Google “doing evil” by invisibly observing?

Google is known for it’s internal guiding phrase “Do No Evil”. What I’ve never seen is a strict definition of what “doing evil” really means to the folks at Google. Have you? Should you care? What data is Google looking at when you’re online?

An article in SLATE yesterday entitled, “Google’s Evil Eye” about summed up what I’ve talked about previously (a key post is here and another handful are here, here and here) and all of this should at least make you stop and think about all the Google services you’re using and how much you’re simply handing over to them:

Google’s fingerprints aren’t just on your e-mail. Last week, the Senate held hearings regarding Google’s proposed acquisition of Doubleclick. Google dominates the micro-end of Internet advertising with its text ads. Doubleclick is the leading provider of banner ads, like the one at the top of this page. A combined Googleclick would be a force in Internet advertising—Google makes 99 percent of its profits from ads—and have an awesome ability to track your online behavior. Google will be able to inform advertisers what sites your browser has visited, what ads have been clicked on, what search terms have been used. The company can also get a good idea of your physical location from your computer’s IP address. And that’s just the tip of the data iceberg. If Sony wants to target teenage PlayStation 3 owners in Southern California with a special promotion on flatscreen TVs, who do you think they are going to call?

When I was at Vignette during the dotcom heyday, I recall the Doubleclick controversy in 1999 that showed, for the first time, the unprecedented capability of tracking and measuring. From Wikipedia:

“In 1999, at a cost of US $1.7 billion, DoubleClick merged with the data-collection agency, Abacus Direct, which works with offline catalog companies. This raised fears that the combined company would link anonymous Web-surfing profiles with personally identifiable information (name, address, telephone number, e-mail, address, etc.) collected by Abacus. This merger made waves and was heavily criticized by privacy organizations. Controversy grew when it was discovered that sensitive financial information users entered on a popular Web site that offered financial software was being sent to DoubleClick, which delivered the ads.”

That was over seven years ago which is an eternity in internet time.

Am I paranoid? Yep. Mostly because of the information I don’t have or the things I don’t know are being collected. It’s really, really difficult to make informed, strategic decisions on where to invest my data, attention, time, energy and effort when I can’t analyze or be assured that what I’m doing has some measure of protection and privacy.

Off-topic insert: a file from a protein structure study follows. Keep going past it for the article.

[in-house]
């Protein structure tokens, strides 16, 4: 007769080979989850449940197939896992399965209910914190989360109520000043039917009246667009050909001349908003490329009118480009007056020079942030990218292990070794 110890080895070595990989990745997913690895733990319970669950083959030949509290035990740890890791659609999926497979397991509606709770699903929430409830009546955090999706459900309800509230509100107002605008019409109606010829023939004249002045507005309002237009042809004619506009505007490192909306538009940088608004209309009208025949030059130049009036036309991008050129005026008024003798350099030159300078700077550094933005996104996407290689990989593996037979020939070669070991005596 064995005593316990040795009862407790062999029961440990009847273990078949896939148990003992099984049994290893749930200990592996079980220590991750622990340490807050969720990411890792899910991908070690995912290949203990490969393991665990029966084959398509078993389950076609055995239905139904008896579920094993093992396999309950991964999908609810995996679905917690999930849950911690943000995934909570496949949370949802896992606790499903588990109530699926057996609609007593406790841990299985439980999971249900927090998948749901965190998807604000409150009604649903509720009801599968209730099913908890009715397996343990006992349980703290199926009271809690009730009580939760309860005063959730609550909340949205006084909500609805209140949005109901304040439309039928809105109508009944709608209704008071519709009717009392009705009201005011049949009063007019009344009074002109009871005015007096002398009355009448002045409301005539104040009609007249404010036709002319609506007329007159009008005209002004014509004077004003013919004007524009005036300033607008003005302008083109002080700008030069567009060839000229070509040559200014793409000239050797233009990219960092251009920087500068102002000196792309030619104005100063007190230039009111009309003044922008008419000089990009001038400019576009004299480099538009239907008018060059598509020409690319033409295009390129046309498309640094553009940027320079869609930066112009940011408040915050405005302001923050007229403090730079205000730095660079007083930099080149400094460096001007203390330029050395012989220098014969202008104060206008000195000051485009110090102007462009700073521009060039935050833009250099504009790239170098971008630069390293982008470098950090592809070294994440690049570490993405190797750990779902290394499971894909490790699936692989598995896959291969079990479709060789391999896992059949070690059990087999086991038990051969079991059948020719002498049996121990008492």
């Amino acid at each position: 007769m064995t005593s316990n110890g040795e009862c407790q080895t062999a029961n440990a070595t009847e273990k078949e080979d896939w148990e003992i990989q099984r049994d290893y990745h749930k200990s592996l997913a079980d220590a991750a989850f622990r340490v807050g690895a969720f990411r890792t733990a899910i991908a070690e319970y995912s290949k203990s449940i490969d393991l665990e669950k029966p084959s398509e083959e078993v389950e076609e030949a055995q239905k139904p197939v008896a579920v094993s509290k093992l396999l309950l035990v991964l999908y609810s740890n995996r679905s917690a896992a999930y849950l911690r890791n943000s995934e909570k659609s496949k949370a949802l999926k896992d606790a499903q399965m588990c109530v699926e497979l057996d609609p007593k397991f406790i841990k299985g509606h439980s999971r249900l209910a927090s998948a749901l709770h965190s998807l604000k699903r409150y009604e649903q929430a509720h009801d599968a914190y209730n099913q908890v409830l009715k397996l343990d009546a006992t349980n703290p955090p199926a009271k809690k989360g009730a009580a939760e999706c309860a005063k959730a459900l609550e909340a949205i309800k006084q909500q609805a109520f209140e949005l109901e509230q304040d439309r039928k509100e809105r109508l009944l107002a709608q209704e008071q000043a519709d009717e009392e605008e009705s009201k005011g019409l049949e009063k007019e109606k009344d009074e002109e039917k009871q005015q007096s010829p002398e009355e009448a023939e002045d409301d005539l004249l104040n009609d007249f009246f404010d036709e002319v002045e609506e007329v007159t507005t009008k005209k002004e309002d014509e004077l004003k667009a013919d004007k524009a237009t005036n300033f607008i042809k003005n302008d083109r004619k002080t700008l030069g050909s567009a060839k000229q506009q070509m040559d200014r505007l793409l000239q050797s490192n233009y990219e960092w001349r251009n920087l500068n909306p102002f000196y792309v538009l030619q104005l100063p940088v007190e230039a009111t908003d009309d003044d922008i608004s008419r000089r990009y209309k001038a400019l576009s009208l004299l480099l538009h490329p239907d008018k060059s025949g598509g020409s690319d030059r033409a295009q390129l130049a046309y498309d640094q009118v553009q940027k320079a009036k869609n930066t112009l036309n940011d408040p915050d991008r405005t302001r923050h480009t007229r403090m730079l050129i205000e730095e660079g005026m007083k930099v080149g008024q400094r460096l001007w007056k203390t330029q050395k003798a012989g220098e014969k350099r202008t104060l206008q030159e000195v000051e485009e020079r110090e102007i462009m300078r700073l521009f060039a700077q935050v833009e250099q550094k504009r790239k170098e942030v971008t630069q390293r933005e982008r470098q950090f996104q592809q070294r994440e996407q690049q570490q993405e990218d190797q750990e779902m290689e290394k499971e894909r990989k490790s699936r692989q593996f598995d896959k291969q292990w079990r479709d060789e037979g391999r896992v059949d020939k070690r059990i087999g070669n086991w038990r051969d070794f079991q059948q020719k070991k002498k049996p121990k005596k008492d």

I understand that Google deserves to have their own corporate privacy and to not be forced to reveal their strategic and technology tracking secrets. It’s just that they’re giving us all lots and lots of great applications that are open in our browsers, persistent, and thus allowing them to enjoy a laughingly huge window into all of our internet activities and collate a data archive unprecedented in history (you don’t think their nearly $190B market cap is because they’ve got a great search engine, do you?).

Google: Tell us what privacy we’re trading for the use of your various services. Your Terms of Service for all Google services are, for the most part, incredibly vague.

Your perspective on this issue depends on your definition of doing evil and whether or not you trust Google — as well as current and future governmental administrations — to keep our activities and data private and secure. Based on our current Administration’s moves to circumvent the courts, wiretap our conversations and who knows what else, it may take a decade before laws and judicial oversight catch up to determine illegalities in data collection and such things as illegal search and seizures in a digital age. By then we’ll be three or four technology generations down the road and I fear it will be too late to re-capture the privacy we’ve undoubtedly already handed over.

If I could come in to your home and invisibly observe you reading, watching TV, eating and parenting your children, it’s likely I could recommend content, products and services that would make your life better. But you really don’t want me lurking in your home observing you invisibly, do you? Every time you use a Google service (which I do often, by the way) you’re letting them observe just about everything you do online. Think about it.


  1. PXLated on October 11, 2007 at 11:09 am

    “Think about it”…I have, and don’t use the Google apps, prefer desktop apps and storage anyway. And, I wipe most of the cookie files from my browser. No cookies, no tracking, recording, and no sharing or matching the data.
    Am I paranoid, no, and I can see the benefits of pairing the data but I’m not confident enough that Google or the govt. or others you’ve mentioned will respect my privacy or data and “do no evil”.

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About Steve Borsch

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Podcasting hit the mainstream in July of 2005 when Apple added podcast show support within iTunes. I'd seen this coming so started podcasting in May of 2005 and kept going until August of 2007. Unfortunately was never 'discovered' by national broadcasters, but made a delightfully large number of connections with people all over the world because of these shows. Click here to view the archive of my podcast posts.